The amount of seedbed preparation that hydroseeding professionals do is wide-ranging. Some simply advise the homeowners how to prepare their lot prior to hydroseeding. Others figure the cost of seedbed preparation into their budget for the job. In North Carolina, for example, costs range from 2 to 3 cents/ft.2 with no seedbed preparation, up to 5 cents/ft.2 with preparation. Hardy Landscape bids in the 5-cent range but includes cultivation, leveling, and soil amendments with the job. Contractors should at least explain the differences in technique for the different regions and allow customers to decide what method they want to go with.

Educating customers about caring for their new lawns is especially important in drier regions, such as the Southwestern US. Carroll notes that in Arizona, where the terrain is fairly flat, moisture is the primary concern.

“The one thing that is a big problem here is getting people to keep the mulch wet enough so that the seed will have the chance to germinate,” Carroll relates. “I use all kinds of seeds, depending on the needs of the family.”

Hydroseeding in the USVI

Education and promotion of hydroseeding was the driving force behind the Virgin Islands Hydroseeding Demonstration Project initiated in 1996. Agencies on USVI applied for and received a grant from the Coastal Services Center to conduct workshops on hydroseeding and to seed roadsides and slopes threatened by erosion. The workshops were developed and conducted by the Virgin Islands Department of Planning and Natural Resources (DPNR), Coastal Zone Management Program, the Virgin Islands Department of Public Works—Environment Services Division, the University of the Virgin Islands Cooperative Extension Service (UVI-CES), and the Virgin Islands Conservation District, with assistance from the USDA Natural Resources Conservation Service.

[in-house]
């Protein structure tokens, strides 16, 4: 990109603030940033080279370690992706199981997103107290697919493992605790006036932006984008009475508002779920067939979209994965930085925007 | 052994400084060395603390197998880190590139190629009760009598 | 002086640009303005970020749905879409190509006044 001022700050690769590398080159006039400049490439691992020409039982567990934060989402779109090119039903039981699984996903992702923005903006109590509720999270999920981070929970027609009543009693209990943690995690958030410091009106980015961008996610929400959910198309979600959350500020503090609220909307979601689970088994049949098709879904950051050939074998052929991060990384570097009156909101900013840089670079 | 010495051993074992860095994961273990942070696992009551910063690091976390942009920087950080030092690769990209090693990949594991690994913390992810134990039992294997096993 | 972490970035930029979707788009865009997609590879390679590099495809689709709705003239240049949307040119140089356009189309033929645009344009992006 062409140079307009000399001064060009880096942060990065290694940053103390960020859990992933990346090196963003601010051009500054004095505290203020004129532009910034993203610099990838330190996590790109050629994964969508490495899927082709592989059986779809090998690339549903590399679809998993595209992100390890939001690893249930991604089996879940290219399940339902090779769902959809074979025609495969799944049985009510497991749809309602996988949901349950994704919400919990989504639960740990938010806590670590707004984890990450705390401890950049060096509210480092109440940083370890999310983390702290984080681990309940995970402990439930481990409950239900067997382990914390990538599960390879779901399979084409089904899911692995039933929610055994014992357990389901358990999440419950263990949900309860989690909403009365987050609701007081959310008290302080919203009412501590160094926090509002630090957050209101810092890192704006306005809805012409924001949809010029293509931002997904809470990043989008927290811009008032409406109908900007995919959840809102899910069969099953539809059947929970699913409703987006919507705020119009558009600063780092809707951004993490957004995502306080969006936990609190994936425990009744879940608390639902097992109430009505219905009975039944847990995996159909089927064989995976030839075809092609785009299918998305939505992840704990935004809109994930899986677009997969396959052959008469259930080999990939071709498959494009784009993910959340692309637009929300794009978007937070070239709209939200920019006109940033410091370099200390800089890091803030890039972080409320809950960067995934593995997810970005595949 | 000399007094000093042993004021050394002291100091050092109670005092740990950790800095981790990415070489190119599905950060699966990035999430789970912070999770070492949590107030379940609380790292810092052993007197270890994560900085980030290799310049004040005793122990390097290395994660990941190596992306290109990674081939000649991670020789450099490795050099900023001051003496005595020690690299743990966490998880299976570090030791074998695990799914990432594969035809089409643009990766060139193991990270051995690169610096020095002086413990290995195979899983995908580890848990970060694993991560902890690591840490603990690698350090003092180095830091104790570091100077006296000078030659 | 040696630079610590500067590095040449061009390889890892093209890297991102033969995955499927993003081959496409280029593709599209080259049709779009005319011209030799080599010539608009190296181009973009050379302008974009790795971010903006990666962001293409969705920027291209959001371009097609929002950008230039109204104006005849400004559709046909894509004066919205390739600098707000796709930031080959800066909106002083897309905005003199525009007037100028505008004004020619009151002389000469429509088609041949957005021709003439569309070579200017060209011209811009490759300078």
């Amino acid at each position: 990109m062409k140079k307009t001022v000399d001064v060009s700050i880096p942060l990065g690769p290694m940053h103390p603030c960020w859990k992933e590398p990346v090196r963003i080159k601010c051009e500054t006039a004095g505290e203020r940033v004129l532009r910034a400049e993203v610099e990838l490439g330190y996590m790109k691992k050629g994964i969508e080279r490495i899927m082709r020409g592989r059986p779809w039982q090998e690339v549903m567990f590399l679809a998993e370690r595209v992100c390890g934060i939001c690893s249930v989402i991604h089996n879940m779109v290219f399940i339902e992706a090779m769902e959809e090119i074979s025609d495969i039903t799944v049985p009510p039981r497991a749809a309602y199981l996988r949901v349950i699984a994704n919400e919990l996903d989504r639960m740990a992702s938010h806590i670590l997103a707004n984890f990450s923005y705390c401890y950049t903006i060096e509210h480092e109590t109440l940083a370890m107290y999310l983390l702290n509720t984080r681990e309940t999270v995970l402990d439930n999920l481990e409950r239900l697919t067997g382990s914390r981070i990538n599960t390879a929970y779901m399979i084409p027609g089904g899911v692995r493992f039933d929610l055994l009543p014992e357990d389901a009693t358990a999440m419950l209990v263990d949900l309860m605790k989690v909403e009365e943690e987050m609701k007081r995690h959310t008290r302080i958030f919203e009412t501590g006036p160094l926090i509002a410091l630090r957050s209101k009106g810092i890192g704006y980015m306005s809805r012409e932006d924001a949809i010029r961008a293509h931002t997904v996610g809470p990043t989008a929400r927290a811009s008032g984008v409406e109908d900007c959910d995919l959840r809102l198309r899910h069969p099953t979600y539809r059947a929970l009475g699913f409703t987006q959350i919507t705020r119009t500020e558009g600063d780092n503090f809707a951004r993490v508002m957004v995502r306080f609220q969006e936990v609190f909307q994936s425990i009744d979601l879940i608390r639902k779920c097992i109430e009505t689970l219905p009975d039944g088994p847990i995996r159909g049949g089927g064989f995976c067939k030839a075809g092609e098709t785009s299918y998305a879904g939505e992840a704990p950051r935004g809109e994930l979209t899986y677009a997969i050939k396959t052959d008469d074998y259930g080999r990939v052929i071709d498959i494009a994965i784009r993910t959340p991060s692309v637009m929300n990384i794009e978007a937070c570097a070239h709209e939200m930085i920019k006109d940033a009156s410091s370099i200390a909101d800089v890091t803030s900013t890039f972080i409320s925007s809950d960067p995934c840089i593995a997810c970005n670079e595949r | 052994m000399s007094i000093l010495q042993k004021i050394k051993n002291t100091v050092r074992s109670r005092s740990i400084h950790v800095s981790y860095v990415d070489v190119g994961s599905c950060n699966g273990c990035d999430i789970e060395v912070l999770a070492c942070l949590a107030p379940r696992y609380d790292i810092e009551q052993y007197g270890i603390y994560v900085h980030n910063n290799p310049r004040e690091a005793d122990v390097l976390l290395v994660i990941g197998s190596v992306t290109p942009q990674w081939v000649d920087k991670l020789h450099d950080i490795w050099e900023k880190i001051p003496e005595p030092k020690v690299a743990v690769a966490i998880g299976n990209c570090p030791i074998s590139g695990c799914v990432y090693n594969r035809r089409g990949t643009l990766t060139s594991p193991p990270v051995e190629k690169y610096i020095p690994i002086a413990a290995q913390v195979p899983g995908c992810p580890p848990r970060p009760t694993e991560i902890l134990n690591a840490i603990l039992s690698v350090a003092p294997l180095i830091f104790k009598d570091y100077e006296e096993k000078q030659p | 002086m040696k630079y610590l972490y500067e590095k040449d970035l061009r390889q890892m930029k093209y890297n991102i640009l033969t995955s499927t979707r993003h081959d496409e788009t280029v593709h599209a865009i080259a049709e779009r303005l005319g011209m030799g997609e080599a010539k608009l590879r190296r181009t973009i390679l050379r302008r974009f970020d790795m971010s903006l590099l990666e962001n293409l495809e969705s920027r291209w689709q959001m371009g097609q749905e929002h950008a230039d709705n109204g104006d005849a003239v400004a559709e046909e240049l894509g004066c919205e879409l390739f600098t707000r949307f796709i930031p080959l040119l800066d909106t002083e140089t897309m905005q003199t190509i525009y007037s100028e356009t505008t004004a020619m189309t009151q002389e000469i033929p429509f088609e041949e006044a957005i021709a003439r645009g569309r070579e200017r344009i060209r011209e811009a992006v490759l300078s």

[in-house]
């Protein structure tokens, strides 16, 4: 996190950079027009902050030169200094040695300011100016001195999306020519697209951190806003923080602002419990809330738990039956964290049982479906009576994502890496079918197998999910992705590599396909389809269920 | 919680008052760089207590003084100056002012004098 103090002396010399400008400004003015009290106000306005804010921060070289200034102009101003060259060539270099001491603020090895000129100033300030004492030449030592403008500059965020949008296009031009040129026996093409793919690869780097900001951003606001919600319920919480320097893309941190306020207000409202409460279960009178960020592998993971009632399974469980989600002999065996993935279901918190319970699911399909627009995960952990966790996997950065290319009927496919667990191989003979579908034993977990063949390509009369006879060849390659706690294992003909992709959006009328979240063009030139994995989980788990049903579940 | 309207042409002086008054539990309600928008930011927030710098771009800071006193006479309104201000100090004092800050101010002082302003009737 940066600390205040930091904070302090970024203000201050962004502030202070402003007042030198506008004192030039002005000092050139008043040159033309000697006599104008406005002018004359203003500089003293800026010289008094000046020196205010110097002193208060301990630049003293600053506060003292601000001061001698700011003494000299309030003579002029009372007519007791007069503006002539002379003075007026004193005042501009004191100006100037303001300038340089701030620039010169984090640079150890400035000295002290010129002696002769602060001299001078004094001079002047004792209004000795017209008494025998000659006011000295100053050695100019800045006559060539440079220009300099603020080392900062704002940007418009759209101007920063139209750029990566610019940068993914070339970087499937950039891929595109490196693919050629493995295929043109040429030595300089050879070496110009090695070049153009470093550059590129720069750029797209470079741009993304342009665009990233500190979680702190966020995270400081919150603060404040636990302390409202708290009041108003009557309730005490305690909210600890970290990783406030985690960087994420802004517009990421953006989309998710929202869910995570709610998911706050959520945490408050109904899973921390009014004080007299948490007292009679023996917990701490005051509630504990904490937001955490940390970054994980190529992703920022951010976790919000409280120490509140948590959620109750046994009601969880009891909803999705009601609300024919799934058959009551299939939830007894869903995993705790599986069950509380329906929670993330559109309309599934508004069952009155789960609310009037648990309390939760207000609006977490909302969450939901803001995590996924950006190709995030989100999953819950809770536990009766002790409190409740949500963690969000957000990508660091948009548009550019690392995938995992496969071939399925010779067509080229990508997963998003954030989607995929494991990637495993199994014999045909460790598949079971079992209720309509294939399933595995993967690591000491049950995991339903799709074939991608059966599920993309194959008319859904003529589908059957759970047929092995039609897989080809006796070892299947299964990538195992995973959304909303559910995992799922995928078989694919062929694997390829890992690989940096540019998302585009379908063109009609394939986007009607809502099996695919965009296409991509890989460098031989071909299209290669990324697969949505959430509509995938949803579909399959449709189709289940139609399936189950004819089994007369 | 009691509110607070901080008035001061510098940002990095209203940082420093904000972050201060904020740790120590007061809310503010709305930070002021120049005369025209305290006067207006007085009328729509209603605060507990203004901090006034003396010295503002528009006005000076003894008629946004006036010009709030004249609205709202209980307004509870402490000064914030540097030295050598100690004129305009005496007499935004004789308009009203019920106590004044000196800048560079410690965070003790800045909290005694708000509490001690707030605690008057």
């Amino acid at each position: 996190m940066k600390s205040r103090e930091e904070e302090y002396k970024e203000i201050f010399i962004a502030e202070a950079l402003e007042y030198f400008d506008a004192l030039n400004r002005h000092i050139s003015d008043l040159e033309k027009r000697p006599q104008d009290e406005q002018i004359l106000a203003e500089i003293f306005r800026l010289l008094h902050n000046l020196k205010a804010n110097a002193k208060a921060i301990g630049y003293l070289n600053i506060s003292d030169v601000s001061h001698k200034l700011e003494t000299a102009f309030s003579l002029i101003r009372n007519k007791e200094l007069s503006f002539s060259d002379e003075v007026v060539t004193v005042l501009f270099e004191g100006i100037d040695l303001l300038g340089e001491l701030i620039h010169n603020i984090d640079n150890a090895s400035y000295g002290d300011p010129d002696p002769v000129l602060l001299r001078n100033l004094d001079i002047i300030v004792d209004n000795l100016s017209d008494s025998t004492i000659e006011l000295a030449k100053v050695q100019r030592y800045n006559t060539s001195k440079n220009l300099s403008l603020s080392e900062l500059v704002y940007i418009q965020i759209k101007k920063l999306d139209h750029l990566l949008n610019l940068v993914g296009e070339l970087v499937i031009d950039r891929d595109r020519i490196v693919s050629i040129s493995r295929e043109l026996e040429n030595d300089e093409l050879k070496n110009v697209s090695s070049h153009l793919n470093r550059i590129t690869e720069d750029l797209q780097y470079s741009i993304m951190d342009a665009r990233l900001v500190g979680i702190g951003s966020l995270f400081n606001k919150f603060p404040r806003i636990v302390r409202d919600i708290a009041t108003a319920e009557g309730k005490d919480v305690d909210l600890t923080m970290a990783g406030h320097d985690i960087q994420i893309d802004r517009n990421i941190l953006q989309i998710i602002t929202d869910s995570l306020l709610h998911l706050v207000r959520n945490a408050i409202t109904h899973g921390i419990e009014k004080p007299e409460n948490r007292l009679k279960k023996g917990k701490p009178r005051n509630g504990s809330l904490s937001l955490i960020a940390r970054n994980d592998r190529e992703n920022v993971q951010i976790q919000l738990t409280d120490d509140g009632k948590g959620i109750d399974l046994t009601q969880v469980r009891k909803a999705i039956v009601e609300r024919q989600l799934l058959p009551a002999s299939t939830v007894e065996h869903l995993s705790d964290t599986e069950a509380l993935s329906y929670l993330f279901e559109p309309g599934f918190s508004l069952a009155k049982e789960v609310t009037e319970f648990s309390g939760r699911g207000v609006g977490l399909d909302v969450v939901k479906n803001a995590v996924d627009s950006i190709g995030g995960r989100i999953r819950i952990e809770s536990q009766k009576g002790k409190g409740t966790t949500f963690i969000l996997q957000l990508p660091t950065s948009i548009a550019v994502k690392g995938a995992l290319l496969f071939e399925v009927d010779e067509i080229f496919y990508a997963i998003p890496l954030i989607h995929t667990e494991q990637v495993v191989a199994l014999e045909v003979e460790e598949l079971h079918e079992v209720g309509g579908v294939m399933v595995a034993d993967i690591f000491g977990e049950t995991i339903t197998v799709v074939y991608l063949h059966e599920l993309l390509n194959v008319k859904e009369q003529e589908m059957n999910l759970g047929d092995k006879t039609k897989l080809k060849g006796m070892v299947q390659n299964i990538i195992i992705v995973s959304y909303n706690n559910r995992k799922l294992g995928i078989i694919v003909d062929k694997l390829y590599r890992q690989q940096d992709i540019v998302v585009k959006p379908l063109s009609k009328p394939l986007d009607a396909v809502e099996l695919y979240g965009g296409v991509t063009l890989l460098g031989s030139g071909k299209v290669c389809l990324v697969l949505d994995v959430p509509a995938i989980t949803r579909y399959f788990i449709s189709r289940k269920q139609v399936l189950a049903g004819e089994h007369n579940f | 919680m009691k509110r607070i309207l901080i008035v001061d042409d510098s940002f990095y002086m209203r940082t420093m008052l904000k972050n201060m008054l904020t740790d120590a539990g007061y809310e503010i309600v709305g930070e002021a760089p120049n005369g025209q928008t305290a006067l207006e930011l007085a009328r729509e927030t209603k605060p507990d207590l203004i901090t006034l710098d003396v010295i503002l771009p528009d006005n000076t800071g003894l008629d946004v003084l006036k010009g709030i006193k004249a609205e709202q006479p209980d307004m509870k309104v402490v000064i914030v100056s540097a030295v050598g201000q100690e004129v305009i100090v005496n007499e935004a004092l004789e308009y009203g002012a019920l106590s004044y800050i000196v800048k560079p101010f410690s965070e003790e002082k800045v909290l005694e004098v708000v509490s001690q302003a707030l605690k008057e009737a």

The cooperative agencies identified one of the primary nonpoint-source pollutants as being sediment that is eroded from construction sites, unpaved roads, driveways, parking areas, and other disturbed soils. USVI has shallow, clayey soils and steep or rolling slopes and, because of the small size of the islands, erosion and runoff into beaches is inevitable. Any given construction site is in close proximity to beaches and therefore to marine resources and the coral reefs of the islands. Quite literally, sediment is degrading the USVI coral reef systems because of development, and there is an “urgent need” to get disturbed soils revegetated as quickly as possible, according to UVI.